Wednesday 1 February 2023 Dublin: 6°C
©INPHO/Dan Sheridan
# Moving On
O'Connell relishing intensity of forward battle on 6 Nations return
Having sat out last season’s Six Nations through injury, the captain is happy to go back to basics against Scotland.

IT’S TIME FOR Ireland to move on.

This time last year Paul O’Connell was nothing more than an agitated spectator watching home Six Nations fixtures, injured, from the comfort of a sponsor’s box in the Aviva Stadium.

Now, maybe comfort wouldn’t be the first word O’Connell would use to describe the experience.

Instead he simply says “it’s great to be back on the pitch,” as he looks forward to resuming life as Ireland captain.

It’s great to have him back. The Munster lock is just one of those figures in Irish sport who can instantly command respect and have the ability to improve a team even on the rare days they dip below their best.

O’Connell was a replacement in the fourth of Ireland’s four victories last year. He could not improve that batting average against Australia and New Zealand, but 80 minutes against the latter certainly put a silver lining on an otherwise forgettable year at international level.

“That’s one of the things that was disappointing with us over the autumn,” O’Connell says.

“When Joe came, the technical and detail side of things were so new to us that we were slow to get going.

‘Intensity and physicality’

“That will be the main thing, as senior players, we’ll be trying to keep an eye on in this first game, to make sure that we’re technically sound and – from a detail point of view – sound, but making sure from an intensity and physicality point of view, which is probably one of the most important things in rugby, that we’re sound from that point of view as well.”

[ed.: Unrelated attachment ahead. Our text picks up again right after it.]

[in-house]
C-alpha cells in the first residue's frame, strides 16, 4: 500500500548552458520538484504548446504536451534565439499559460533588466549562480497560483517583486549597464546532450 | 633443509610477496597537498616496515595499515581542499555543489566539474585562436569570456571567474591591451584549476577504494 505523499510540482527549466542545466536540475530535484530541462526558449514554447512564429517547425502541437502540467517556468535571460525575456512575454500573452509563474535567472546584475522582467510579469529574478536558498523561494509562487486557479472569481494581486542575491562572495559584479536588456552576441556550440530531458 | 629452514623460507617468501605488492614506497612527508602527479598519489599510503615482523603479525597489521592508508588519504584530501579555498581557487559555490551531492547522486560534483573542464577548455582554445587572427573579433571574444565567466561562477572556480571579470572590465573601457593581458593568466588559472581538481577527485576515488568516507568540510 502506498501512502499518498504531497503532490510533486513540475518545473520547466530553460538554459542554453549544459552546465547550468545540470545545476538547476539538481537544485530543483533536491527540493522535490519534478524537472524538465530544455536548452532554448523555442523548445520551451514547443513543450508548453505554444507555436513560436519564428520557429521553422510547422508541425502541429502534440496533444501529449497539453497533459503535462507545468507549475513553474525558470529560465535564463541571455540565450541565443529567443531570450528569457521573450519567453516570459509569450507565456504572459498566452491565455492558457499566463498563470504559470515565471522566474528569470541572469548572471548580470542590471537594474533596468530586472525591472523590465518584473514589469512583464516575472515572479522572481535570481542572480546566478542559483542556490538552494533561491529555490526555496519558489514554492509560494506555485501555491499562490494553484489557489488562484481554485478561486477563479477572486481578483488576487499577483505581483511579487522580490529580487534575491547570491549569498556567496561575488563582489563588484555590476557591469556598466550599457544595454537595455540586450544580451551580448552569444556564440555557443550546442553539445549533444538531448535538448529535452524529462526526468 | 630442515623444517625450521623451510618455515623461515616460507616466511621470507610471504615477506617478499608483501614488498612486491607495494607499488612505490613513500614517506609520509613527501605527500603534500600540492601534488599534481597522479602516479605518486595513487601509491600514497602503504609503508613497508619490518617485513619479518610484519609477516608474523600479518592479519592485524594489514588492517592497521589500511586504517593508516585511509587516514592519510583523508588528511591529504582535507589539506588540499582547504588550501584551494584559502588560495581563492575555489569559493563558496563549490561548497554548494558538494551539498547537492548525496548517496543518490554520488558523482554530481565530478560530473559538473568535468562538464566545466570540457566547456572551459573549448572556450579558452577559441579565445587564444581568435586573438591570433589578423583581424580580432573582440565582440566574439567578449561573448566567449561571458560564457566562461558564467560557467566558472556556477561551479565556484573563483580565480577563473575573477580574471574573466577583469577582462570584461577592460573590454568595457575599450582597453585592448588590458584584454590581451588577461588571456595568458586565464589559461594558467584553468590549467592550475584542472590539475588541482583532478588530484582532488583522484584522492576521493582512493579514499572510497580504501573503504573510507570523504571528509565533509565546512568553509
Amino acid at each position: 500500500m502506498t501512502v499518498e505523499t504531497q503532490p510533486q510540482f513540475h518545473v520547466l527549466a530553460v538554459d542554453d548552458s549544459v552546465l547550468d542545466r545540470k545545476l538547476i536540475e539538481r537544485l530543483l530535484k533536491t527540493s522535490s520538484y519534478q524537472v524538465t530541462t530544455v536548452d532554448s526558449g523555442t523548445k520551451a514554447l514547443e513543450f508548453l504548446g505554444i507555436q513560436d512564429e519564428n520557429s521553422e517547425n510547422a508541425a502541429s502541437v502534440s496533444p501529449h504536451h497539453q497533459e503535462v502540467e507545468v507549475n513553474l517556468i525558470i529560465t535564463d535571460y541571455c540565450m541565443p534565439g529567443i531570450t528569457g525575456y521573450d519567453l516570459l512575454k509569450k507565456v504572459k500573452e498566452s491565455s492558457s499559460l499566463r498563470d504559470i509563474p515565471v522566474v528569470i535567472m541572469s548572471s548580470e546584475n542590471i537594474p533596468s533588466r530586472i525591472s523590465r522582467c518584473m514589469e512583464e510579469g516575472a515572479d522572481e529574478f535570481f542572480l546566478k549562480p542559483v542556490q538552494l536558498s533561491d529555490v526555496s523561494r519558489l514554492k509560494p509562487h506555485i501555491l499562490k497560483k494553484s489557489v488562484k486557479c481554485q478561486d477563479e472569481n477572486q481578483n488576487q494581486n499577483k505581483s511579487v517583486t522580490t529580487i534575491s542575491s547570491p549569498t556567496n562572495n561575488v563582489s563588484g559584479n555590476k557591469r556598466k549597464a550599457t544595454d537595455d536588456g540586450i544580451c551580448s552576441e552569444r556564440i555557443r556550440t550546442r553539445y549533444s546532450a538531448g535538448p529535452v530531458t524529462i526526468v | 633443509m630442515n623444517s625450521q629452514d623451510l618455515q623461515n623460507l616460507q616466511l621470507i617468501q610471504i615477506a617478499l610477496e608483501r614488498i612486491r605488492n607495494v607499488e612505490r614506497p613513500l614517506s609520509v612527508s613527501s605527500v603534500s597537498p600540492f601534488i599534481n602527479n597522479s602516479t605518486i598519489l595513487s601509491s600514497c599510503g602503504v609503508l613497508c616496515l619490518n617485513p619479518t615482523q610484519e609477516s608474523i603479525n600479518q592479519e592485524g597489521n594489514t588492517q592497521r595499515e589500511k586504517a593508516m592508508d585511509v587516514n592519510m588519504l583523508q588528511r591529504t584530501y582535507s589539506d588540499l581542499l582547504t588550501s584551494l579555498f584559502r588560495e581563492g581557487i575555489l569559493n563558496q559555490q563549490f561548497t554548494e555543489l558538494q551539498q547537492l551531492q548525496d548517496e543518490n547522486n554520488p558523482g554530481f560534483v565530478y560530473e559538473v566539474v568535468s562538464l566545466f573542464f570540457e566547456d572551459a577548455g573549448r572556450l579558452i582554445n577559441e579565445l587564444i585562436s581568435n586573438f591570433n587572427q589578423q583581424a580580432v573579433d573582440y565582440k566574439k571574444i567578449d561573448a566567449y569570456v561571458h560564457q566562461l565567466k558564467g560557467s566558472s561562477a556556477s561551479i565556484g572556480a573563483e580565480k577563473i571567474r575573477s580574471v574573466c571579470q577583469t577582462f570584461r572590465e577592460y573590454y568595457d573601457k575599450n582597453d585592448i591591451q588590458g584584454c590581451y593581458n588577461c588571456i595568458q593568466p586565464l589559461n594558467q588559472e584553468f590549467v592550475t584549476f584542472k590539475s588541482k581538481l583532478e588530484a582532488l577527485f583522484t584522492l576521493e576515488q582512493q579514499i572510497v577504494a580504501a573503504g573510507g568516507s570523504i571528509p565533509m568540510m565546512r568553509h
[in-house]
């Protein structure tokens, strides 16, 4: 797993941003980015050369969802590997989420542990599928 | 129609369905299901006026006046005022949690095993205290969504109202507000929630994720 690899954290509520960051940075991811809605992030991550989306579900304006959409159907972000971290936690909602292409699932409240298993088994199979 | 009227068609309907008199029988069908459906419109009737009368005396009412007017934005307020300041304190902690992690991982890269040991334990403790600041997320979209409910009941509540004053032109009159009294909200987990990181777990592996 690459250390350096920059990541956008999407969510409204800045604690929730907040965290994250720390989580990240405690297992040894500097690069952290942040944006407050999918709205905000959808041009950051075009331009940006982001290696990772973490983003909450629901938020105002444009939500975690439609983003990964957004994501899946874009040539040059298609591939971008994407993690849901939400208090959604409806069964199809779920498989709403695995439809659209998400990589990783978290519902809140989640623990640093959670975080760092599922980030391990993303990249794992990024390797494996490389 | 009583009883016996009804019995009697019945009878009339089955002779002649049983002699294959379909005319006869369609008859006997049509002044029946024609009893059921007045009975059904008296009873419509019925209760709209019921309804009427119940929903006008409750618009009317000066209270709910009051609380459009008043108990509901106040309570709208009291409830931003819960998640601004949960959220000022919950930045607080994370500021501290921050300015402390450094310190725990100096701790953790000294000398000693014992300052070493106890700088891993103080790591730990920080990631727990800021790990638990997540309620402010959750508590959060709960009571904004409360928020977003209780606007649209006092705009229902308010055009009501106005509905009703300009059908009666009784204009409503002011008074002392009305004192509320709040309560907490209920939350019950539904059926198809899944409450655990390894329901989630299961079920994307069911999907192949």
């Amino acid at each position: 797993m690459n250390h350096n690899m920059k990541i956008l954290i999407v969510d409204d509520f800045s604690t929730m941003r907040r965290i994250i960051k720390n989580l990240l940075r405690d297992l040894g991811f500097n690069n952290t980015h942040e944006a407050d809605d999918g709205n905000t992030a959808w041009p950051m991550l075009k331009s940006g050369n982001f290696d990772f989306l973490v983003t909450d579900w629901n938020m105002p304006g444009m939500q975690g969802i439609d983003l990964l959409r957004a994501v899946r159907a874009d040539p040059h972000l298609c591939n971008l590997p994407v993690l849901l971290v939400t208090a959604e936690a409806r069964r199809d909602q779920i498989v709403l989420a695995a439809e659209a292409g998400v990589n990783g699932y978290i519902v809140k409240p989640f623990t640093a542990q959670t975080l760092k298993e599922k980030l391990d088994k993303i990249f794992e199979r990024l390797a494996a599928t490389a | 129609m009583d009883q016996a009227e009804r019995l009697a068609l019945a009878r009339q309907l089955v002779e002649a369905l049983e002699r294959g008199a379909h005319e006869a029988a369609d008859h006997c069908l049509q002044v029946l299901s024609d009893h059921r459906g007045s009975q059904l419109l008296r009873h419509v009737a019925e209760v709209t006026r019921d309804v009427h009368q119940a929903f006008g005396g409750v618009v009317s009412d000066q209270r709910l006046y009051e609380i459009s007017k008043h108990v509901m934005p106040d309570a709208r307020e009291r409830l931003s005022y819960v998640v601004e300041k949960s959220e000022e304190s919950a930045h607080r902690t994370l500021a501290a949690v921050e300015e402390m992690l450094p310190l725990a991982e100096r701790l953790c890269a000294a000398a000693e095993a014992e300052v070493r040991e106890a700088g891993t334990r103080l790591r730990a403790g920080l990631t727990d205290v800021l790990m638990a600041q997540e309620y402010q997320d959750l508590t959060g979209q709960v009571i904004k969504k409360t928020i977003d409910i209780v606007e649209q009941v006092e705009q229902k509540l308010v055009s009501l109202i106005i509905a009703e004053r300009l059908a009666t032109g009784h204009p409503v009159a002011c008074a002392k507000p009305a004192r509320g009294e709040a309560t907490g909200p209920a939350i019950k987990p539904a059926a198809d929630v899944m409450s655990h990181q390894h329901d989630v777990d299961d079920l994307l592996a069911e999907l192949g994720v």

Scotland will come to Dublin aiming to spoil the game as a spectacle, wrapping up Irish carriers and slowing ruck ball down to a crawl in the hope of forcing errors on what promises to be a greasy ball.

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The name Joe Schmidt instantly encourages the image of free-running rugby. But the Kiwi made his name by making Leinster an all-terrain vehicle, willing and able to chisel out results by any means.

Having trained in what he called ‘awkward conditions, the worst in a long time’ this week, O’Connell is relishing the promise of a forward battle.

“You learn a lot [in wet conditions], we’d all love to play in perfect conditions all the time. But sometimes there are days when you’ve just got to dig in and you need to work hard, on your kick-chase, your kicking game, you need to maul well, take teams on physically in the scrum and up front, and that’s probably what we’ve learned over the last two days.”

As for the past two months, Ireland as a nation has been riding a wave of positivity since suffering a late defeat to New Zealand. Ireland as a team on the other hand, insist that the game is well and truly behind them, only referencing the intensity and breakdown accuracy as a marker to be hit over and over again.

“It’s a great standard to have,! says the lock before adding:  ”I think we’ve a lot to prove, we’ve incredible talent in our side and we haven’t been playing well enough to match that talent, and I’d include two thirds of the autumn in that, so we’ve got a lot to prove.

“That performance against New Zealand, there’s no reason why that shouldn’t be our standard and level every week. And I think if it isn’t the players probably need to look at themselves.”

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